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Meningococcal meningitis presenting postinfant group B meningococcal immunisation
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  • Published on:
    Comment to Response by M Nadeem to Letter ‘Meningococcal Meningitis Post-Infant Group B Meningococcal Immunisation’
    • Rani Pal, Consultant Paediatrician Children’s Services, Oxford University Hospitals NHS Foundation Trust, Oxford, UK
    • Other Contributors:
      • Neda So, Medical Officer
      • Matthew D Snape, Consultant General Paediatrician and Vaccinologist

    Dear Sir,

    We thank Dr Nadeem, for highlighting that the clinical features of drowsiness and infant focal seizures in our case report indicates that early treatment for viral/herpes encephalitis was an imperative.

    We would like to reassure Dr Nadeem that our infant did indeed receive a combination of early intravenous antiviral treatment (acyclovir) and antibiotics (cefotaxime and amoxicillin) and this was continued until final viral/bacterial PCR and CSF culture results were obtained. The use of acyclovir and amoxicillin was omitted from the original report due to word count limitations.

    Viral PCR tested was negative for a range of viruses including herpes simplex (HSV). Although PCR assay is an important diagnostic modality for viral encephalitis HSV, we would add that due to focal seizures, our infant case received investigations and treatment as per national (1) and local guidelines: immediate brain CT imaging was performed to exclude neurosurgical conditions, and a later cranial MRI scan did not show selective damage to the mesial temporal lobe structures or the hippocampus. In addition, an early electroencephalogram (EEG) was normal. The EEG severity and the presence of epileptic seizures at the initial presentation would be significant indicators for predicting the 6-month clinical outcome in patients with HSE.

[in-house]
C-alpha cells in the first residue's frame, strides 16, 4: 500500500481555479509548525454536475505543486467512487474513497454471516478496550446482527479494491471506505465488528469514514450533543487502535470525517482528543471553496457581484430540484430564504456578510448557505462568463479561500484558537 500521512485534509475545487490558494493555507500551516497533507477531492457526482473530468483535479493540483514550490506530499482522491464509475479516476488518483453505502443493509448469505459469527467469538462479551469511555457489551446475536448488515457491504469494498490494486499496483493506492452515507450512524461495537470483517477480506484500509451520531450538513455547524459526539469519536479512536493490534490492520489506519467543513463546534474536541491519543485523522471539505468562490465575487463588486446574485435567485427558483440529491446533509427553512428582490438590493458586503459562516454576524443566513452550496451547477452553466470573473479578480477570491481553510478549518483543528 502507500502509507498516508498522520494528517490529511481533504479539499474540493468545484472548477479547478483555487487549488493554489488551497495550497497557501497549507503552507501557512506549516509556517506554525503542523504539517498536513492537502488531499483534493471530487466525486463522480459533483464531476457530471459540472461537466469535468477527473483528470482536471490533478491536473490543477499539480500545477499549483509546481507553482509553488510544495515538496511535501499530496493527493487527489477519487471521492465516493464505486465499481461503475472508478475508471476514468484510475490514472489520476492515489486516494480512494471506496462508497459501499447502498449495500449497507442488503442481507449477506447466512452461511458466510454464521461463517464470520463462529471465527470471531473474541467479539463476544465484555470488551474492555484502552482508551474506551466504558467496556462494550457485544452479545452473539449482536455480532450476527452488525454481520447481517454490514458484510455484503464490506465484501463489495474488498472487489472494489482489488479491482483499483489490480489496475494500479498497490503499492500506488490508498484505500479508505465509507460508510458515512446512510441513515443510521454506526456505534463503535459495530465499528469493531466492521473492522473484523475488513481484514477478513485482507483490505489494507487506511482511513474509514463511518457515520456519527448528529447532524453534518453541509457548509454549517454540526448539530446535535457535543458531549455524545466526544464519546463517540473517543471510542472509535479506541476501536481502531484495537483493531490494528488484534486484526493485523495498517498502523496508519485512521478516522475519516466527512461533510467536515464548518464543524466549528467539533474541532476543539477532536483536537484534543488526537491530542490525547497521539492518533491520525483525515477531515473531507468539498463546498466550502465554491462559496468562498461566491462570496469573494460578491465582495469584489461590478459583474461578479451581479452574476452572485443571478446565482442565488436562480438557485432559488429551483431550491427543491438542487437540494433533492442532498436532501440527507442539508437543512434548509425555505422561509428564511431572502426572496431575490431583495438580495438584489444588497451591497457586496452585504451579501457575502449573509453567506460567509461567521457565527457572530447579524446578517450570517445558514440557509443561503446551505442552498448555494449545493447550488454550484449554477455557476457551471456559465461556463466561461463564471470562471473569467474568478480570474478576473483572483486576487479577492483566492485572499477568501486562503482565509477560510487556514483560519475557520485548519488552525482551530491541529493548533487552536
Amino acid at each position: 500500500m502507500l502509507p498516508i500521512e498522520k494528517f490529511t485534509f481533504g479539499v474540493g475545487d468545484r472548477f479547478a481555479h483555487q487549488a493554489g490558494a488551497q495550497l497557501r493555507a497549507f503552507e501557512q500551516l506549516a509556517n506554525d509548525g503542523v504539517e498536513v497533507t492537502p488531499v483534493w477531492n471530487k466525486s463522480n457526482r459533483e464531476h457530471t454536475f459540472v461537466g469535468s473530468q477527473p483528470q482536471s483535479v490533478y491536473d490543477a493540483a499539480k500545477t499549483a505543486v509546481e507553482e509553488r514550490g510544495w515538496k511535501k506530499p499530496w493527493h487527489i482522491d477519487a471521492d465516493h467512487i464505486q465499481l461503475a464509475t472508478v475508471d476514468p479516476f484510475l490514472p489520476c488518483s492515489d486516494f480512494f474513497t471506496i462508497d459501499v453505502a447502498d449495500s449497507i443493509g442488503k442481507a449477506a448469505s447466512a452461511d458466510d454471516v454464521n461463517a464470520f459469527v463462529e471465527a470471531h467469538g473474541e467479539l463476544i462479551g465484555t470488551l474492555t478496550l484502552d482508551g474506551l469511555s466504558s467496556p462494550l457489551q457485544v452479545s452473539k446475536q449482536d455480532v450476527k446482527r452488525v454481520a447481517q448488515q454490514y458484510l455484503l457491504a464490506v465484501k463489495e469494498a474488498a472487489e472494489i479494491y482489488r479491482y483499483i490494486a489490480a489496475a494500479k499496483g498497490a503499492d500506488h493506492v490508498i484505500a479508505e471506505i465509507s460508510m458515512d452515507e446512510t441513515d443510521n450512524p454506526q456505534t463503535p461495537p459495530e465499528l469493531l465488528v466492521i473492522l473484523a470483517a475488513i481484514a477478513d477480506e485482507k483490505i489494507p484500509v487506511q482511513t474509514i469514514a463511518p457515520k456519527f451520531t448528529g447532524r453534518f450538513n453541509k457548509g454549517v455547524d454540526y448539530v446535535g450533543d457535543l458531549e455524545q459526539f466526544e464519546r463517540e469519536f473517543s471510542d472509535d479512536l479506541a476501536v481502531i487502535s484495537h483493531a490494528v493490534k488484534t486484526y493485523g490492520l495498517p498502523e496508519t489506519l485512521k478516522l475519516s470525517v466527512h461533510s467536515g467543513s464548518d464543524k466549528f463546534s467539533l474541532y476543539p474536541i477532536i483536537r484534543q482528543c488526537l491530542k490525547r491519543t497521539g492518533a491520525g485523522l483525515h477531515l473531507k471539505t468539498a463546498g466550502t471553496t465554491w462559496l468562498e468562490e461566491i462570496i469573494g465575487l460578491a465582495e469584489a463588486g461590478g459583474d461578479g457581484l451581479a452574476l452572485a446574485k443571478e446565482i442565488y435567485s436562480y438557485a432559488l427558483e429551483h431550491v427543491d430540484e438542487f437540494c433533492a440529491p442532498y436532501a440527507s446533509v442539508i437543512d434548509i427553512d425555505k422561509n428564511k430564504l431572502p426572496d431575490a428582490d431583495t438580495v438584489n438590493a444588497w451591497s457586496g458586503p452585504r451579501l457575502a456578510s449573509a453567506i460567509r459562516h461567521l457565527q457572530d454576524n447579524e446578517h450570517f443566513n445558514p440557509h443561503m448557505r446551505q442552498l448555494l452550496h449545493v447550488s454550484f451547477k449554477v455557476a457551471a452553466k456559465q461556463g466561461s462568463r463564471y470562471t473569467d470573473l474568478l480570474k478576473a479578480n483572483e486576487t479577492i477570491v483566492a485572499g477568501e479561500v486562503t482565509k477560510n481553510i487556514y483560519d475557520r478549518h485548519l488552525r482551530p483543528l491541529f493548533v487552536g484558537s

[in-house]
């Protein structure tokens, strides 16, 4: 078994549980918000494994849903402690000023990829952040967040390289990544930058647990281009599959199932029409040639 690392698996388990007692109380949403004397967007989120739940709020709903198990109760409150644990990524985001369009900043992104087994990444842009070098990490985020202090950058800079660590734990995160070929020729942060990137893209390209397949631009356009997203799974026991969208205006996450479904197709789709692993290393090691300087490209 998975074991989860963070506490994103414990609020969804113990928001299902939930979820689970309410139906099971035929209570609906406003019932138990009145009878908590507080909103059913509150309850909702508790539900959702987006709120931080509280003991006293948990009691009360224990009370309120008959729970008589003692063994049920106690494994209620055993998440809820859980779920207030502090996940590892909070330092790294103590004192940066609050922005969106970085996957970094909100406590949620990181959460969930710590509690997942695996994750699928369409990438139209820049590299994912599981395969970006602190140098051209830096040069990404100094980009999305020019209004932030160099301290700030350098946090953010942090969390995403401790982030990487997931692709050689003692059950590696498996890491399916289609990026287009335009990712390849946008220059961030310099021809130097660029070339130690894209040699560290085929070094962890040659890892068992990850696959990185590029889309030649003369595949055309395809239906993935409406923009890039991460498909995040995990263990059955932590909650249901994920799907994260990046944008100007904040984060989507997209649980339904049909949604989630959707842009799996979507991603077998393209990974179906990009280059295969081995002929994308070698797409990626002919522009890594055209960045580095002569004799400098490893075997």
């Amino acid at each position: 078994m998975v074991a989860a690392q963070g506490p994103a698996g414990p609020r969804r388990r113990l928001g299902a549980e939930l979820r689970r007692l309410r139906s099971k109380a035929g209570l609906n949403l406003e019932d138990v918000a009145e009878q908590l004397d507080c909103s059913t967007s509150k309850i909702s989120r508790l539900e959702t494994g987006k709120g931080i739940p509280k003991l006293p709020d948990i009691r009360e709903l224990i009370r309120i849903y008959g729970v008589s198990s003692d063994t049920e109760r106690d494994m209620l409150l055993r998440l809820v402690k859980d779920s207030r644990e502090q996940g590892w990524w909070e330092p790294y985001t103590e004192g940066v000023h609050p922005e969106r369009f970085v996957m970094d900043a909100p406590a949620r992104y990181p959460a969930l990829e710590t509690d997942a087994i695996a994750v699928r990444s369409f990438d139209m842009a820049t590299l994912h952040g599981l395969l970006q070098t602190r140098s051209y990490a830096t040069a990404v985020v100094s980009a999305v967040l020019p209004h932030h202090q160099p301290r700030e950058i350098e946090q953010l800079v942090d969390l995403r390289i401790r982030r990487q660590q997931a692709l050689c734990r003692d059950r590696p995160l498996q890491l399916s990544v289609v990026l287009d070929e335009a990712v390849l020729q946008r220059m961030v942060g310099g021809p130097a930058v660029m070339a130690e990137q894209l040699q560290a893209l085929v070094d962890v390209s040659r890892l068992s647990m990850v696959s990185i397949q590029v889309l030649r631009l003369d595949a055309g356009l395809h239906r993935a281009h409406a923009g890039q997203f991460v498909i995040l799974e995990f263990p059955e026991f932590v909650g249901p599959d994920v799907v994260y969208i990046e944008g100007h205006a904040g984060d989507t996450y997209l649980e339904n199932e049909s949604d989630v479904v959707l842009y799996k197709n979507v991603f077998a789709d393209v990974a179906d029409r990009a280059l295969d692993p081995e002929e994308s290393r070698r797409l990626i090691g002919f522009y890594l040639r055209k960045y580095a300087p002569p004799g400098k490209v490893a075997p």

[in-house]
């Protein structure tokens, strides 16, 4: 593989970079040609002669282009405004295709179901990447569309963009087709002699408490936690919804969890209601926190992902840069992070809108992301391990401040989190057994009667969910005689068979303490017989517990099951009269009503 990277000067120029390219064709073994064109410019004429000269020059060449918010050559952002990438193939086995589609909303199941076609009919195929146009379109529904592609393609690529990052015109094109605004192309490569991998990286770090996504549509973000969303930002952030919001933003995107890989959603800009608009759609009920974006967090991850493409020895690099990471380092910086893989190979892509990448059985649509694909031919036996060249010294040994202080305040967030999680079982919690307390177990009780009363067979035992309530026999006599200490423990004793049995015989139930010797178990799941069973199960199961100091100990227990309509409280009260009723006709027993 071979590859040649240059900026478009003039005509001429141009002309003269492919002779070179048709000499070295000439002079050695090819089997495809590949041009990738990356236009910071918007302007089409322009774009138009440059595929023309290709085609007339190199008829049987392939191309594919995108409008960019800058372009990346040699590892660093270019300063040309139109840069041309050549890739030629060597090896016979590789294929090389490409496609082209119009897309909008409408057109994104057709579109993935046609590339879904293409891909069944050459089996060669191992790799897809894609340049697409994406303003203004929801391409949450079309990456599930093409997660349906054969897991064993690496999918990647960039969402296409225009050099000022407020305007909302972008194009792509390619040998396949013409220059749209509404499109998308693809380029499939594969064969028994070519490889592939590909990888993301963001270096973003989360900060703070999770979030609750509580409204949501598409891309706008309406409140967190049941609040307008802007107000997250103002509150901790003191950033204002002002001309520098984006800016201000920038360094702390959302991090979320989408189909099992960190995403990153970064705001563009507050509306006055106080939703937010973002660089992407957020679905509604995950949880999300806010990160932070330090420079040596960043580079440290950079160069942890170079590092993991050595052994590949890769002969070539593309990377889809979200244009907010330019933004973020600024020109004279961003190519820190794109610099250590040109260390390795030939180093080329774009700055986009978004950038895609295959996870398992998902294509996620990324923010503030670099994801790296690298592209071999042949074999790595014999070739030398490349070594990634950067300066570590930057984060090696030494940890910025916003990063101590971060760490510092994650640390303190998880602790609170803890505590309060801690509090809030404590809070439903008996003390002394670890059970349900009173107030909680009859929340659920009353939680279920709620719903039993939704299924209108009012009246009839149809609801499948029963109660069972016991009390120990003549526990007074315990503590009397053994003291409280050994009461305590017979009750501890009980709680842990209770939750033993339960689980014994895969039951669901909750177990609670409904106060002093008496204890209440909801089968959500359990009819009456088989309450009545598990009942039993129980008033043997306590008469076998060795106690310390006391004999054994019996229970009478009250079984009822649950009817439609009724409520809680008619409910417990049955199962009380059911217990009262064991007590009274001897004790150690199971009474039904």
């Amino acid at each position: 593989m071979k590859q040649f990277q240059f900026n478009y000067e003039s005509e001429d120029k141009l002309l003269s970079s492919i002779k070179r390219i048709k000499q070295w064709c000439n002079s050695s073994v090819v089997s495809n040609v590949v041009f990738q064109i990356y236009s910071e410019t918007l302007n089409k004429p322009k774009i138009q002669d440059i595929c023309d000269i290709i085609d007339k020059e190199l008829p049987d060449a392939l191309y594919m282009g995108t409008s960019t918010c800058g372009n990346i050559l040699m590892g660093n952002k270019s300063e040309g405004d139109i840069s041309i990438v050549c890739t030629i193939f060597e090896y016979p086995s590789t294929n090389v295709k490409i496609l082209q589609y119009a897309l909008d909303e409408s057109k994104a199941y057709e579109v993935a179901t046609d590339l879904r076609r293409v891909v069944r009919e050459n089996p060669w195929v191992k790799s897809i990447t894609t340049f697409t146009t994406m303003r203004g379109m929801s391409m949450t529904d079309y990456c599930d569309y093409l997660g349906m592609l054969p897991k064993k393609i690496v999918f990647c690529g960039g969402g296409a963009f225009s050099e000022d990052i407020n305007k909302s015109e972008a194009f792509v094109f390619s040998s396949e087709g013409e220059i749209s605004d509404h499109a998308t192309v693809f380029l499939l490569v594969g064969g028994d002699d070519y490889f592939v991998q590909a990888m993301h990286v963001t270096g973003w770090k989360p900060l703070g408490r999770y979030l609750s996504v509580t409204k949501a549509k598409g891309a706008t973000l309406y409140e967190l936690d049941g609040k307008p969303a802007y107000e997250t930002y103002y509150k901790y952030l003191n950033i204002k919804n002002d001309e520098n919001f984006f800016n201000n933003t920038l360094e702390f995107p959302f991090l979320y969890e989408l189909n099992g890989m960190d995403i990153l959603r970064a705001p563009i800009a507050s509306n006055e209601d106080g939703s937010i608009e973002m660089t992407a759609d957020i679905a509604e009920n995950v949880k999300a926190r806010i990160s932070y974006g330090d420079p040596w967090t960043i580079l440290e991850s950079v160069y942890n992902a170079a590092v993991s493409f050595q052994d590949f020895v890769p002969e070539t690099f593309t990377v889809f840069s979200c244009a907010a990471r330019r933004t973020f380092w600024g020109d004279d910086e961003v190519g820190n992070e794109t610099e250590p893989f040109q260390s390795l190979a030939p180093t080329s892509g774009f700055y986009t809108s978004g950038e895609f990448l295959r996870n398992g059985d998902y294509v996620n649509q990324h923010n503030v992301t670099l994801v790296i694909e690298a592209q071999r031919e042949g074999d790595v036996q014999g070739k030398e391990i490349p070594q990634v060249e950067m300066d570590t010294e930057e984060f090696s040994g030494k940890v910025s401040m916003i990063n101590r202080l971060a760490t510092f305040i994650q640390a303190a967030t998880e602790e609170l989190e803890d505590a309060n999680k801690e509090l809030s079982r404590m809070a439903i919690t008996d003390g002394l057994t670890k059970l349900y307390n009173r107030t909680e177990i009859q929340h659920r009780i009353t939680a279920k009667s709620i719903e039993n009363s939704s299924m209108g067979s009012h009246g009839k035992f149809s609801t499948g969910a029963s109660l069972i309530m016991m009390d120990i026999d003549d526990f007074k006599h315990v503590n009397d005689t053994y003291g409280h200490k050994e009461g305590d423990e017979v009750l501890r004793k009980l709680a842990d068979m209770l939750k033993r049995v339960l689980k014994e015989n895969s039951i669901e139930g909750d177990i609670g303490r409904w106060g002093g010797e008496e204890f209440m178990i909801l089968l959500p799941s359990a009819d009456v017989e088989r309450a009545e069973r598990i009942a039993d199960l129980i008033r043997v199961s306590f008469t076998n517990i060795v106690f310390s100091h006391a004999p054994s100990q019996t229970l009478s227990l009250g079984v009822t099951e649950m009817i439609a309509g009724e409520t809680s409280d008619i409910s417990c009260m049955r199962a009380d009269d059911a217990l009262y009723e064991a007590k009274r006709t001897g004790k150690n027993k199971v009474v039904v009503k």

The seriousness of HSV CNS infections suggests that clinicians maintain a high index of suspicion to initiate evaluation under s...

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    Conflict of Interest:
    None declared.
  • Published on:
    Re: letter Meningococcal meningitis presenting postinfant group B meningococcal immunisation. doi: 10.1136/archdischild-2018-316341
    • Montasser Nadeem, Paediatric Consultant; Senior Clinical Lecturer Department of Paediatrics, Tallaght University Hospital, Dublin 24, Ireland; Trinity College Dublin

    M Nadeem
    1. Department of Paediatrics, Tallaght University Hospital, Dublin 24, Ireland
    2. Trinity College Dublin

    Corresponding author: M Nadeem, Department of Paediatrics, Tallaght University Hospital, Dublin 24, Ireland

    So et al1 reported a case of meningococcal group W meningitis in an infant who presented within 24 hours of receiving group B meningococcal vaccine (4CMenB). Fever and focal seizure, which required two doses of intravenous lorazepam, have been reported at the time of presentation. Intravenous ceftriaxone was commenced for suspected sepsis. CSF PCR was positive for capsular group W meningococcus. With respect to the focal seizure in a febrile infant, whether viral encephalitis was excluded and whether antiviral was commenced pending the exclusion of herpes simplex encephalitis (HSE) are questions that were not addressed in the present case.

    At the time of presentation, it may not be possible to clinically differentiate encephalitis from meningitis, as either syndrome may have common features including fever, headache and meningism.2 Children with encephalitis may present with fever, seizures and focal neurological signs.2 3 Moreover those with HSE may experience a progressively deteriorating level of consciousness with fever, focal seizures or focal neurological abnormalities in the absence of any other cause.2 4 However the absence of fever2 5 or the lack of altered states of consciousness5 at presentation does not exclude...

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    Conflict of Interest:
    None declared.